“Its Friday. Work Hard, Play hard” reads out the caption on my Instagram.
To be honest, I am broke and this post is meant to overcompensate for my insecurity and justify why I’m ignoring my friends phone calls.
“Naona uko works…. Good stuff” a friend of mine comments. It’s so easy to post your aspirations on social media to portray an incorrect representation of your real life. The validation is addictive. When I notice that my crush loves my photo, I’m hooked. I’m now smiling at the phone ‘Click’, I visit her profile and do some low-key stalking.
“Kumbe anapendanga kibanda kama mimi?” I say to myself. I now literally know every clothing item in her wardrobe. In fact, if I was to meet her today, I’d probably say “Si hii ni ile nguo ulipost 55 weeks ago? Ni poa”
I’m far from doing what I had posted on social media. Minutes turn to hours and by the time I realize, its already lunch time. “Darn it!” I say to myself. Where has all the time gone. It doesn’t help that our office has this culture of switching off on Friday afternoons as we anticipate partying or going home early.
Now I have loads of pending work and on top of that, I have lied to my social media followers that I’m getting work done. If my boss followed me on Instagram, he would have confused me with ‘Employee of the month’ based on my posts.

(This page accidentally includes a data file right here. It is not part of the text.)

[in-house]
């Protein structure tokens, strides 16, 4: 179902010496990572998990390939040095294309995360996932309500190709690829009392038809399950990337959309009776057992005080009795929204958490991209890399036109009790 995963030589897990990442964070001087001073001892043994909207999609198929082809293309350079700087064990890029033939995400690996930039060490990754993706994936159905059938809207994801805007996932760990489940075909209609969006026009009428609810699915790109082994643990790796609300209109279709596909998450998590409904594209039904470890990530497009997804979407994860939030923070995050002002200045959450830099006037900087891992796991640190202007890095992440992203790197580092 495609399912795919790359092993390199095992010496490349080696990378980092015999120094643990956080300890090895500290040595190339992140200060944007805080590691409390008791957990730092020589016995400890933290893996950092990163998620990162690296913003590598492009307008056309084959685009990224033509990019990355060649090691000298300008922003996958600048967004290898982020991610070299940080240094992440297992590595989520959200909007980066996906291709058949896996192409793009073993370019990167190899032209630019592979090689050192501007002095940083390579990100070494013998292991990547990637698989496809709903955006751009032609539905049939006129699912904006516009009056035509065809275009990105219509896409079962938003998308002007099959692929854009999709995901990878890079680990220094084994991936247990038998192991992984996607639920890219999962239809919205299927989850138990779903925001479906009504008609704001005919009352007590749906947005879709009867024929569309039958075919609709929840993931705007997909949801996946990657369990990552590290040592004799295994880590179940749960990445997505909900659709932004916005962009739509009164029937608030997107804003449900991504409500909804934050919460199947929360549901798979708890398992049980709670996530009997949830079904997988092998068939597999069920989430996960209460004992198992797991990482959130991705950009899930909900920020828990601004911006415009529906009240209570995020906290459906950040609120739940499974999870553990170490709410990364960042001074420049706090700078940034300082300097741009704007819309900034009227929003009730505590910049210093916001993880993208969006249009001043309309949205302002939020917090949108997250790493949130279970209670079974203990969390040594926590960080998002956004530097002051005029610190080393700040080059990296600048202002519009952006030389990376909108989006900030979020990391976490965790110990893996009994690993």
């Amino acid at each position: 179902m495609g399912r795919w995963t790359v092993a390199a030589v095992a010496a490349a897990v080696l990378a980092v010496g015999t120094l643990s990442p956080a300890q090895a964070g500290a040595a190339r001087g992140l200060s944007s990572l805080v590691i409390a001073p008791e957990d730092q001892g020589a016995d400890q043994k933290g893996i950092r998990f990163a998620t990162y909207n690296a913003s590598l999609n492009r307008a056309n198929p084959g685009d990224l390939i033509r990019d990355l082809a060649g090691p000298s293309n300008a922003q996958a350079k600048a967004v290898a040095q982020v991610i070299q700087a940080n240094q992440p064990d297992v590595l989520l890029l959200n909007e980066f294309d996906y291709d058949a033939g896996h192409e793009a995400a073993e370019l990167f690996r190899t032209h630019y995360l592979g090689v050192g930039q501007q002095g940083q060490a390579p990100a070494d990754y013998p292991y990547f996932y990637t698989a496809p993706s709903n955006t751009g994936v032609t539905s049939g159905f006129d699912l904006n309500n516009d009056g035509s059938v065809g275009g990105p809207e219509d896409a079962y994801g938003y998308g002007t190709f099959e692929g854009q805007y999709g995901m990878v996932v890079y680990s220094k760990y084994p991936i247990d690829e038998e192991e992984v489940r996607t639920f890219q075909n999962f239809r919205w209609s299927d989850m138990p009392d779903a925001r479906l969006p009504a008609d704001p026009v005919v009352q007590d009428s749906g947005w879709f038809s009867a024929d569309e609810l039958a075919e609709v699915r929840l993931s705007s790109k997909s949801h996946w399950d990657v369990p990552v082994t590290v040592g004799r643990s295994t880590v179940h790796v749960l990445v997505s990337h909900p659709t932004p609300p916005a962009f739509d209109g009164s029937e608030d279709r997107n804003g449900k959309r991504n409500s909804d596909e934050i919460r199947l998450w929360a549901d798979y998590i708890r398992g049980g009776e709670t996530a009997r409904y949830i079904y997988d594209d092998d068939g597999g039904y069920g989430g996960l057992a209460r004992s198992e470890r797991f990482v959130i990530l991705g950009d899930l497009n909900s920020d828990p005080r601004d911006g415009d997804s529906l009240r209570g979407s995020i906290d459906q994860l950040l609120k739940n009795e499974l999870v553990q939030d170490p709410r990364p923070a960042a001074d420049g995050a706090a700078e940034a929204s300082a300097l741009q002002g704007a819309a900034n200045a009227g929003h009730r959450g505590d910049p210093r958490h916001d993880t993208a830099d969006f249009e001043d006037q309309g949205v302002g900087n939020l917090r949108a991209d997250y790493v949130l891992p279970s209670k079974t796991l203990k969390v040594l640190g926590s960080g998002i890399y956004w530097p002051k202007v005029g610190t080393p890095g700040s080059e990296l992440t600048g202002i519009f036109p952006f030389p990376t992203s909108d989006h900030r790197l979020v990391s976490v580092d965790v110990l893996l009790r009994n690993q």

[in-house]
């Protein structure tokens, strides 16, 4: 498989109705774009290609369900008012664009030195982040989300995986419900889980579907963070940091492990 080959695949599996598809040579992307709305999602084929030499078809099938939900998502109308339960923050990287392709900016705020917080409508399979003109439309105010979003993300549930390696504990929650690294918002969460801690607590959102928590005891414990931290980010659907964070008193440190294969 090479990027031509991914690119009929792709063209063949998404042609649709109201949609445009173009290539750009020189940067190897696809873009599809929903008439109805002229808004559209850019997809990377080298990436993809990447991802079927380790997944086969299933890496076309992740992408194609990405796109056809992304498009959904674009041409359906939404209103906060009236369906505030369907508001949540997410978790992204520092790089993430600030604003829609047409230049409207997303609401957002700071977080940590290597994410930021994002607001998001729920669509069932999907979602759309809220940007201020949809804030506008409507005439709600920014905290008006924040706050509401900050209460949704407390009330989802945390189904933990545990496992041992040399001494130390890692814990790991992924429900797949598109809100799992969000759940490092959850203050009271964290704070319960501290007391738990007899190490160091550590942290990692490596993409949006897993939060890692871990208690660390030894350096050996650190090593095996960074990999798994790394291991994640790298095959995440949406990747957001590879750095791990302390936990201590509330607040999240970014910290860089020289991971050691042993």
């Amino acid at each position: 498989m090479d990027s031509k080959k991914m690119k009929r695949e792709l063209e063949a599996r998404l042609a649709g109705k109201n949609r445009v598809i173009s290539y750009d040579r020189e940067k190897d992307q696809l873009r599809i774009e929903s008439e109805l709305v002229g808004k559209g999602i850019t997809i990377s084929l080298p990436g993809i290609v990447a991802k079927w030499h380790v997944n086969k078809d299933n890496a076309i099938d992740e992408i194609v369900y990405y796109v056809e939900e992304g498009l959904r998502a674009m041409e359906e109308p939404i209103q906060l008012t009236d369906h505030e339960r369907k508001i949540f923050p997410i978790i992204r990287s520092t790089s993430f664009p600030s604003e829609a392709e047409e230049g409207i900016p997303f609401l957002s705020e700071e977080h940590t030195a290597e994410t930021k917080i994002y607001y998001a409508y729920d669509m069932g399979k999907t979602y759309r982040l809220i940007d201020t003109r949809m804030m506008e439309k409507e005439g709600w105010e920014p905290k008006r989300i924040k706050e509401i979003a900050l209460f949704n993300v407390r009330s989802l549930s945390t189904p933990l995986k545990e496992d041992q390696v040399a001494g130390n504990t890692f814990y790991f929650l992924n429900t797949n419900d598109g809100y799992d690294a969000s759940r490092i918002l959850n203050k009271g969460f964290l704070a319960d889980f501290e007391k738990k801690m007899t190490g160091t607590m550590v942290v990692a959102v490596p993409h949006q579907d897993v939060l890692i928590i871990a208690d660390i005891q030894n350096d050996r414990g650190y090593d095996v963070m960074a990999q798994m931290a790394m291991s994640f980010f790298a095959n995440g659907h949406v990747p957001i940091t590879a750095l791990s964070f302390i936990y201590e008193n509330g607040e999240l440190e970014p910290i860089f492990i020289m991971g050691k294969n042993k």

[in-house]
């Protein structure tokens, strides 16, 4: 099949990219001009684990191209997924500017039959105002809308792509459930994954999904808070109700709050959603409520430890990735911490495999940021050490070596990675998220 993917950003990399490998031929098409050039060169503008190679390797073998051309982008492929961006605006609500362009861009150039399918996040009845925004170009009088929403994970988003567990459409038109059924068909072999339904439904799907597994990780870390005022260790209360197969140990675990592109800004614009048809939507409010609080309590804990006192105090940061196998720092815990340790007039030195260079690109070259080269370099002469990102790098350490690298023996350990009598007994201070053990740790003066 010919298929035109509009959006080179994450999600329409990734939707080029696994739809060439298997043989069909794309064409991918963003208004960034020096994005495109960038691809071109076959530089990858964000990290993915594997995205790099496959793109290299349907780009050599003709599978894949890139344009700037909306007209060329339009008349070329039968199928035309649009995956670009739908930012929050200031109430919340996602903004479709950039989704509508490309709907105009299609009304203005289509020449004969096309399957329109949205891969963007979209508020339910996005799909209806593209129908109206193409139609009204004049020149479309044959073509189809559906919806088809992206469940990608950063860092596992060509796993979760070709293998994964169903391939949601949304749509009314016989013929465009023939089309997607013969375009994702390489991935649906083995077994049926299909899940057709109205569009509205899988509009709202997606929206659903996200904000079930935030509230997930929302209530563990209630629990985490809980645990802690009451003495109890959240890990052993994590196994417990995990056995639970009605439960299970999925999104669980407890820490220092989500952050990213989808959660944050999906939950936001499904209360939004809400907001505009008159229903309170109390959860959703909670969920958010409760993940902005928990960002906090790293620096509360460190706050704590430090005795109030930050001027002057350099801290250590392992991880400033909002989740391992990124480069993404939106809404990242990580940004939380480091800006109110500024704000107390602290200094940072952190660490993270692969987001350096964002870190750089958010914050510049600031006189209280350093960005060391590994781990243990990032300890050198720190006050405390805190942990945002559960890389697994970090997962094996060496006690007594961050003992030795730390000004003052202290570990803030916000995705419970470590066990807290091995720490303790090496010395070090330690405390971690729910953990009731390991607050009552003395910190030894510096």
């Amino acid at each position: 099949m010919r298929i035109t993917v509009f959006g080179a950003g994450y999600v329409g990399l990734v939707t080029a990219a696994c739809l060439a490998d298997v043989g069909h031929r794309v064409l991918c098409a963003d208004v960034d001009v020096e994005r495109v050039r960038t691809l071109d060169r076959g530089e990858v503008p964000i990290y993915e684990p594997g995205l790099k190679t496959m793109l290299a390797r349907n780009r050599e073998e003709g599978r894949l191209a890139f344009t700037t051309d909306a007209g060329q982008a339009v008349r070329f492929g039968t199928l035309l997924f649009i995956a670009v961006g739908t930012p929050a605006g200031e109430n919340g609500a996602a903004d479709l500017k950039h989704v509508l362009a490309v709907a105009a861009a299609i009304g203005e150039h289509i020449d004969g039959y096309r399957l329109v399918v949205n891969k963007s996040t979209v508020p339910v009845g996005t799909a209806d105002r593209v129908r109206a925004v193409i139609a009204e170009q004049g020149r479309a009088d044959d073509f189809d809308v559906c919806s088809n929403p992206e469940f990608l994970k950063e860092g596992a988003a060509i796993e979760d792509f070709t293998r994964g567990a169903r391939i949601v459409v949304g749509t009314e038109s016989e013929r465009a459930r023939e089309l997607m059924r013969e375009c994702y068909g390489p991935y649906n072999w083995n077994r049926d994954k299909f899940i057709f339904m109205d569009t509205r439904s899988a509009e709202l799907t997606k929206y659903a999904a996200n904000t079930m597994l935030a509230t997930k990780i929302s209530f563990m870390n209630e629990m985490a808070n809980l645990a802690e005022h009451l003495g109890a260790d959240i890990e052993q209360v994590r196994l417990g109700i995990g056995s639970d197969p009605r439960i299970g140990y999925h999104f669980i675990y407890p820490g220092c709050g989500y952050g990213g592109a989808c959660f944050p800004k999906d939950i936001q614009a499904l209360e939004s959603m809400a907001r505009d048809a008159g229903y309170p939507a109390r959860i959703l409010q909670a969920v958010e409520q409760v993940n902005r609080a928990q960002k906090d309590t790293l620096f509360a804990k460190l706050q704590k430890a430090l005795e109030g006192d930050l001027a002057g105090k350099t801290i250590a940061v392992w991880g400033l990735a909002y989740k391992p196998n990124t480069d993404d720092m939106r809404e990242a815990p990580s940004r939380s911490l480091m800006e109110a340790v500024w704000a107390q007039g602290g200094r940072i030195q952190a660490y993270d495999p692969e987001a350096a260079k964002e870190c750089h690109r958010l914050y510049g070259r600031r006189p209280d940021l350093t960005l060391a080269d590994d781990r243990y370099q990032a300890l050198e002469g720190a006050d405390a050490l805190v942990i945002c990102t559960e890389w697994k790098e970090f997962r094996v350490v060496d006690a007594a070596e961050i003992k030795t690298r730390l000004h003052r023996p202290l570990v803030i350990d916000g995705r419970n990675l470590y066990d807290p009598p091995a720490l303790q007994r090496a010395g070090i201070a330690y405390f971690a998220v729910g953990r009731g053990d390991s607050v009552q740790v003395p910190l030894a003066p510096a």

Posting the pictures with dope filters is addictive. You want to stop but you can’t. Posting on social media during work reminds me of primary school days when I had homework but chose to watch wrestling instead saying “I’ll wake up early in the morning or copy from a classmate”. This always ended up with a severe punishment.
Sometimes I scroll through my social media posts to see whether I’m projecting the right image. “Does this photo look like I’m living my best life?” It doesn’t tell the story of how I’ve become too dependent on my phone and can’t stop. It doesn’t tell of how I feel the need to brag about my useless experiences. It doesn’t tell the story of how I’ve become dependent on the validation from strangers and always respond to notifications with enthusiasm thinking “Haiya…. Who liked my stuff”.
I have become like a socialite, only that I’m not getting paid to shake my booty by some Nigerian oil baron.
“The internet used to be a place where we went to get away from the real world. Now we go to the real world to get away from the internet” – Unknown
Everybody is now on their phones. I’m not alone. In important meetings, my bosses are always responding to e-mails. When I’m hanging out with my friends, we are all on our phones responding to people that are miles away. I’m always attempting to take a photo of something I think is cool and will get me maximum likes.
As a result of this dependence on my phone, I’m not getting much work done this Njaanuary. I have a serious problem. SERIKALI SAIDIA